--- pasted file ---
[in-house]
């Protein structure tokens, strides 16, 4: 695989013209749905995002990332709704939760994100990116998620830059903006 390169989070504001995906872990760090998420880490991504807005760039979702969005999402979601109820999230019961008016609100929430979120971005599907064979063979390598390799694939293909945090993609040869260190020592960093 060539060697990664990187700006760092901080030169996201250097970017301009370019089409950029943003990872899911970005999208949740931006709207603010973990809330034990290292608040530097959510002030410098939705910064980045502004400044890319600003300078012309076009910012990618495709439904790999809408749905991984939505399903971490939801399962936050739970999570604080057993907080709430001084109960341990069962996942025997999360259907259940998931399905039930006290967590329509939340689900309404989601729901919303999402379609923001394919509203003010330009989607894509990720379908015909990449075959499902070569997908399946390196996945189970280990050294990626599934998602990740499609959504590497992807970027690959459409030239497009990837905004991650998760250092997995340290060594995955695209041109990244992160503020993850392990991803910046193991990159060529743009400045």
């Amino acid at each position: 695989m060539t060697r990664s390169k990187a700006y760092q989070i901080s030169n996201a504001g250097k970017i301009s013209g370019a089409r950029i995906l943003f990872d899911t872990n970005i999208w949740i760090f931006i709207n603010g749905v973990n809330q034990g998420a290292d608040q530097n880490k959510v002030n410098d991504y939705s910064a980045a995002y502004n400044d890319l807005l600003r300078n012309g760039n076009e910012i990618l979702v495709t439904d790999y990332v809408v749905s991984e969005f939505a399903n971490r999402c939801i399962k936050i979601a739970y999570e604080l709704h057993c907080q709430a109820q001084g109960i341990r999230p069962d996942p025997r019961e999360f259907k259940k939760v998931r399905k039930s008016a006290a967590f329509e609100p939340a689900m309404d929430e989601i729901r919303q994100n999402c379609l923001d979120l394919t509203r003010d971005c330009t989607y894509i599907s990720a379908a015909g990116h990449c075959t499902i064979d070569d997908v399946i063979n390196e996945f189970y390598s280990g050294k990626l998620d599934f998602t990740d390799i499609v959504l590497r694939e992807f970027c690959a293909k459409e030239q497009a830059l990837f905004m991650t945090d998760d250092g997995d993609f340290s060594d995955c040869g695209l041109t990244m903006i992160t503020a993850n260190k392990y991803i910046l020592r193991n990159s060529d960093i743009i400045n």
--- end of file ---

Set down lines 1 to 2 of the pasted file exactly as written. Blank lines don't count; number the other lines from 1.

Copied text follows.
[in-house]
């Protein structure tokens, strides 16, 4: 695989013209749905995002990332709704939760994100990116998620830059903006 390169989070504001995906872990760090998420880490991504807005760039979702969005999402979601109820999230019961008016609100929430979120971005599907064979063979390598390799694939293909945090993609040869260190020592960093 060539060697990664990187700006760092901080030169996201250097970017301009370019089409950029943003990872899911970005999208949740931006709207603010973990809330034990290292608040530097959510002030410098939705910064980045502004400044890319600003300078012309076009910012990618495709439904790999809408749905991984939505399903971490939801399962936050739970999570604080057993907080709430001084109960341990069962996942025997999360259907259940998931399905039930006290967590329509939340689900309404989601729901919303999402379609923001394919509203003010330009989607894509990720379908015909990449075959499902070569997908399946390196996945189970280990050294990626599934998602990740499609959504590497992807970027690959459409030239497009990837905004991650998760250092997995340290060594995955695209041109990244992160503020993850392990991803910046193991990159060529743009400045």